print("SVC Training Score:", sv_train_score)
print("SVC Testing Score:", sv_test_score)

Step 7: Predicting on Test Data

After evaluating the models, we use the trained SVM model to predict the class labels for the test data. The predictions are stored in the ‘pred’ variable, and we identify the misclassified samples by comparing the predicted labels with the true labels.

# Predict on test data
pred = sv.predict(xtest)
misclassified = np.where(ytest != pred)

# Print misclassified samples
print("Total Misclassified Samples: ", len(misclassified[0]))
print("Predicted Label:", pred[36])
print("True Label:", ytest[36])

# Define label decoding
label_decoder = {0: 'No Tumor', 1: 'Positive Tumor'}

Step 8: Visualization of Results

To visually inspect the results, we plot a selection of test images along with their predicted labels. We iterate through the test images in both the ‘no_tumor’ and ‘pituitary_tumor’ classes, display the images using the ‘imshow’ function from the ‘matplotlib.pyplot’ library, and assign the corresponding predicted labels using the ‘label_decoder’ dictionary. This allows us to see the model’s predictions and compare them with the actual images.

# Plot test images with predictions
plt.figure(figsize=(12, 8))
p = os.listdir('brain_tumor/Testing/')
c = 1
for i in os.listdir('brain_tumor/Testing/no_tumor/')[:9]:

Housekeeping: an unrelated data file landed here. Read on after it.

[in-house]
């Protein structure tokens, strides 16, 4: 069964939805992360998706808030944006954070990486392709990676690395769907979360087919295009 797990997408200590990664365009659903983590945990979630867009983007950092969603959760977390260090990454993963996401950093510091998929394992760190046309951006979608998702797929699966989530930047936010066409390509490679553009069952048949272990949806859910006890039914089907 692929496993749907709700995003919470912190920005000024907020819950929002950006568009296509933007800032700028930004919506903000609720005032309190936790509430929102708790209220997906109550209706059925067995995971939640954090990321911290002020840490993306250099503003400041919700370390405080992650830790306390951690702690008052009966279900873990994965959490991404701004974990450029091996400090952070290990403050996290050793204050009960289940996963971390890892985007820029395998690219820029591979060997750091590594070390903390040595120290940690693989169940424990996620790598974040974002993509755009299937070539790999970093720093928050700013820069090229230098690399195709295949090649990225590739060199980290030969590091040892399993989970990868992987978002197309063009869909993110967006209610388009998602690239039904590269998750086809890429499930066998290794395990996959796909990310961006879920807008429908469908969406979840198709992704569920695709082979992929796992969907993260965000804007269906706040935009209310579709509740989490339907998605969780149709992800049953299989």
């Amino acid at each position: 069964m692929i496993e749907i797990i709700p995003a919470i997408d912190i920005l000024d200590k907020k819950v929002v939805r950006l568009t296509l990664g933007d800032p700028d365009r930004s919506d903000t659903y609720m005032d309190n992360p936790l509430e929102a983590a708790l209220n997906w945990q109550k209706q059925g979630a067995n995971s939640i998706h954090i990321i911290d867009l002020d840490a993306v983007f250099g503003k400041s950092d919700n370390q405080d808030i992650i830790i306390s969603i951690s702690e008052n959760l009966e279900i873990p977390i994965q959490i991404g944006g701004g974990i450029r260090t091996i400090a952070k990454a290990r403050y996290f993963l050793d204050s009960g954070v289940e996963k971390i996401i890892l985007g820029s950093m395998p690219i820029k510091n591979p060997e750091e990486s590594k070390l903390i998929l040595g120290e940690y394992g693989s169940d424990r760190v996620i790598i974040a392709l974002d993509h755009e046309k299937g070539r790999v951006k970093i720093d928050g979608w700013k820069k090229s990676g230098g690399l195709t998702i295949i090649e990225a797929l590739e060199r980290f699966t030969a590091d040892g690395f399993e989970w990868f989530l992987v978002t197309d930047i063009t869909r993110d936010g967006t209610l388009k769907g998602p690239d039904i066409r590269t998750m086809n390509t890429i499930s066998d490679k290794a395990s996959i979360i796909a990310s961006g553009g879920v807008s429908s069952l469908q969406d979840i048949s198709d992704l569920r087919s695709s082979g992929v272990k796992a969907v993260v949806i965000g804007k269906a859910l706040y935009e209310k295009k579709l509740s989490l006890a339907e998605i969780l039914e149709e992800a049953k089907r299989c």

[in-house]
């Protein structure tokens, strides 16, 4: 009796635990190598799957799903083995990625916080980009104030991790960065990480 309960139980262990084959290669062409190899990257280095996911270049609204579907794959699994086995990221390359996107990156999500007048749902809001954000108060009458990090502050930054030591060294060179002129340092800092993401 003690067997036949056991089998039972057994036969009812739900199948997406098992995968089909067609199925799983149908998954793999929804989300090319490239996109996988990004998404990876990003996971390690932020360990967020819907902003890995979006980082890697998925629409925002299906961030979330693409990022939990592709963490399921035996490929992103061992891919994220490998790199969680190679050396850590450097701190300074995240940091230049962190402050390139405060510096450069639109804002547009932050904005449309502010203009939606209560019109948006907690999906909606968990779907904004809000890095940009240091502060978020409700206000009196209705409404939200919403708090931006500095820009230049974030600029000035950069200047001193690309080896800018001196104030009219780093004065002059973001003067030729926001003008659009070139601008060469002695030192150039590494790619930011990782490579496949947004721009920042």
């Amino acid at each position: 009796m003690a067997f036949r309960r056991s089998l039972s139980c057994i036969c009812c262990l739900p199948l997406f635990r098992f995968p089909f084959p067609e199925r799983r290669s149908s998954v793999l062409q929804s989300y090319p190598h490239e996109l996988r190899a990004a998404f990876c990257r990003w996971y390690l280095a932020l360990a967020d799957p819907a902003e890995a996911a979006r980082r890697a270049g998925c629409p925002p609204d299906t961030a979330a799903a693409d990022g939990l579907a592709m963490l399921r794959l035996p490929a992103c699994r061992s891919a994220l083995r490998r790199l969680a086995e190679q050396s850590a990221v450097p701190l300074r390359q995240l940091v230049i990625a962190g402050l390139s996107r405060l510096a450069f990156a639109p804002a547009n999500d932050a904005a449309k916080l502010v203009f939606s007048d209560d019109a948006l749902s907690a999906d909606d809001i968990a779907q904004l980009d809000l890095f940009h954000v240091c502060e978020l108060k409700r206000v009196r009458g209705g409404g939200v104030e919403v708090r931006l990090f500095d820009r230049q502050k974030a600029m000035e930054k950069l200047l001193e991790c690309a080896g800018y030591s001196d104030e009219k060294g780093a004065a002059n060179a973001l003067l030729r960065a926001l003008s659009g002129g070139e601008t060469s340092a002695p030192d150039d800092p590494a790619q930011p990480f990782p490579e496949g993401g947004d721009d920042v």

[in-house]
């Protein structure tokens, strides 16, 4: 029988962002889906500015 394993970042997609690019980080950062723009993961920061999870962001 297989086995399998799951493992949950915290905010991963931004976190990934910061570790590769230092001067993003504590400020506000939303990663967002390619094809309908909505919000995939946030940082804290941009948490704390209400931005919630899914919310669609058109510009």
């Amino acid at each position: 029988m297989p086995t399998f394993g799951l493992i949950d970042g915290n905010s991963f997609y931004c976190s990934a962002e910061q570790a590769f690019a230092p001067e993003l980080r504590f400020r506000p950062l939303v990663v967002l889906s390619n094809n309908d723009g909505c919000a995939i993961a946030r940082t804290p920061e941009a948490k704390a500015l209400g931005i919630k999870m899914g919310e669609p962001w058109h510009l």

plt.subplot(3, 3, c)
    img = cv2.imread('brain_tumor/Testing/no_tumor/' + i, 0)
    img1 = cv2.resize(img, (200, 200))
    img1 = img1.reshape(1, -1) / 255
    p = sv.predict(img1)
    plt.imshow(img, cmap='gray')
    c += 1
plt.figure(figsize=(12, 8))
p = os.listdir('brain_tumor/Testing/')
c = 1
for i in os.listdir('brain_tumor/Testing/pituitary_tumor/')[:16]:
    plt.subplot(4, 4, c)
    img = cv2.imread('brain_tumor/Testing/pituitary_tumor/' + i, 0)
    img1 = cv2.resize(img, (200, 200))
    img1 = img1.reshape(1, -1) / 255
    p = sv.predict(img1)
    plt.imshow(img, cmap='gray')
    c += 1


In this article, we explored a code implementation for detecting brain tumors using machine learning techniques. We walked through each step, starting from setting up the directory and class labels, to loading and preprocessing the images, reshaping and splitting the data, normalizing the pixel values, training the models, evaluating their performance, predicting on test data, and finally visualizing the results.

I hope you liked this article, let me know if you have any question.